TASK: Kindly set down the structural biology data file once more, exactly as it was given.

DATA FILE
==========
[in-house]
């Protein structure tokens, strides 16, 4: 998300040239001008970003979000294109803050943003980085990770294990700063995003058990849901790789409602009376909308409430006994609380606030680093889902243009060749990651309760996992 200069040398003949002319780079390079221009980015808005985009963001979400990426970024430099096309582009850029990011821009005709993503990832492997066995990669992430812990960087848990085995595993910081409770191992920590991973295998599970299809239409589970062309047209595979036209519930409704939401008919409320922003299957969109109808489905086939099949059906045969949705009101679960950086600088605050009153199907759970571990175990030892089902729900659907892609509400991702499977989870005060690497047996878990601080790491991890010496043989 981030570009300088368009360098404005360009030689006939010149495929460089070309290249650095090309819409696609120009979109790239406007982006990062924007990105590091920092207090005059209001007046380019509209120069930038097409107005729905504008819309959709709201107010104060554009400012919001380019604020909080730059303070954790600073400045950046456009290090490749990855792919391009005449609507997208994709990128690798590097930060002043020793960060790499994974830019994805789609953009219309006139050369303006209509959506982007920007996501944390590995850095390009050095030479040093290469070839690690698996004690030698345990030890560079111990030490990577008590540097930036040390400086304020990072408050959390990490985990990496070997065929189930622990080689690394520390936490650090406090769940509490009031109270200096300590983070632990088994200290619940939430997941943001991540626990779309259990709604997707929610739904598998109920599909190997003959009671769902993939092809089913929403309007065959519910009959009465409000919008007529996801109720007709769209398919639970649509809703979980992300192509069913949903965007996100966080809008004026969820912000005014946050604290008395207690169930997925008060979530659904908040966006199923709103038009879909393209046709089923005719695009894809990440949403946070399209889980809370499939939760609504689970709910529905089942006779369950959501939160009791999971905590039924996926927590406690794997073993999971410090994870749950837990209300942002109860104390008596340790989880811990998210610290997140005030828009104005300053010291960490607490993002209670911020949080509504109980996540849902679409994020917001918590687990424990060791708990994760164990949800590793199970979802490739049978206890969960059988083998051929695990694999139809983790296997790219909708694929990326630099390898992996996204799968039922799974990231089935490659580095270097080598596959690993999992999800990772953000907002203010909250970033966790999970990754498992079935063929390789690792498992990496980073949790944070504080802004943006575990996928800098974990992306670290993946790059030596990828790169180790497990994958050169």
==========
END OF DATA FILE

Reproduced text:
[in-house]
């Protein structure tokens, strides 16, 4: 998300040239001008970003979000294109803050943003980085990770294990700063995003058990849901790789409602009376909308409430006994609380606030680093889902243009060749990651309760996992 200069040398003949002319780079390079221009980015808005985009963001979400990426970024430099096309582009850029990011821009005709993503990832492997066995990669992430812990960087848990085995595993910081409770191992920590991973295998599970299809239409589970062309047209595979036209519930409704939401008919409320922003299957969109109808489905086939099949059906045969949705009101679960950086600088605050009153199907759970571990175990030892089902729900659907892609509400991702499977989870005060690497047996878990601080790491991890010496043989 981030570009300088368009360098404005360009030689006939010149495929460089070309290249650095090309819409696609120009979109790239406007982006990062924007990105590091920092207090005059209001007046380019509209120069930038097409107005729905504008819309959709709201107010104060554009400012919001380019604020909080730059303070954790600073400045950046456009290090490749990855792919391009005449609507997208994709990128690798590097930060002043020793960060790499994974830019994805789609953009219309006139050369303006209509959506982007920007996501944390590995850095390009050095030479040093290469070839690690698996004690030698345990030890560079111990030490990577008590540097930036040390400086304020990072408050959390990490985990990496070997065929189930622990080689690394520390936490650090406090769940509490009031109270200096300590983070632990088994200290619940939430997941943001991540626990779309259990709604997707929610739904598998109920599909190997003959009671769902993939092809089913929403309007065959519910009959009465409000919008007529996801109720007709769209398919639970649509809703979980992300192509069913949903965007996100966080809008004026969820912000005014946050604290008395207690169930997925008060979530659904908040966006199923709103038009879909393209046709089923005719695009894809990440949403946070399209889980809370499939939760609504689970709910529905089942006779369950959501939160009791999971905590039924996926927590406690794997073993999971410090994870749950837990209300942002109860104390008596340790989880811990998210610290997140005030828009104005300053010291960490607490993002209670911020949080509504109980996540849902679409994020917001918590687990424990060791708990994760164990949800590793199970979802490739049978206890969960059988083998051929695990694999139809983790296997790219909708694929990326630099390898992996996204799968039922799974990231089935490659580095270097080598596959690993999992999800990772953000907002203010909250970033966790999970990754498992079935063929390789690792498992990496980073949790944070504080802004943006575990996928800098974990992306670290993946790059030596990828790169180790497990994958050169």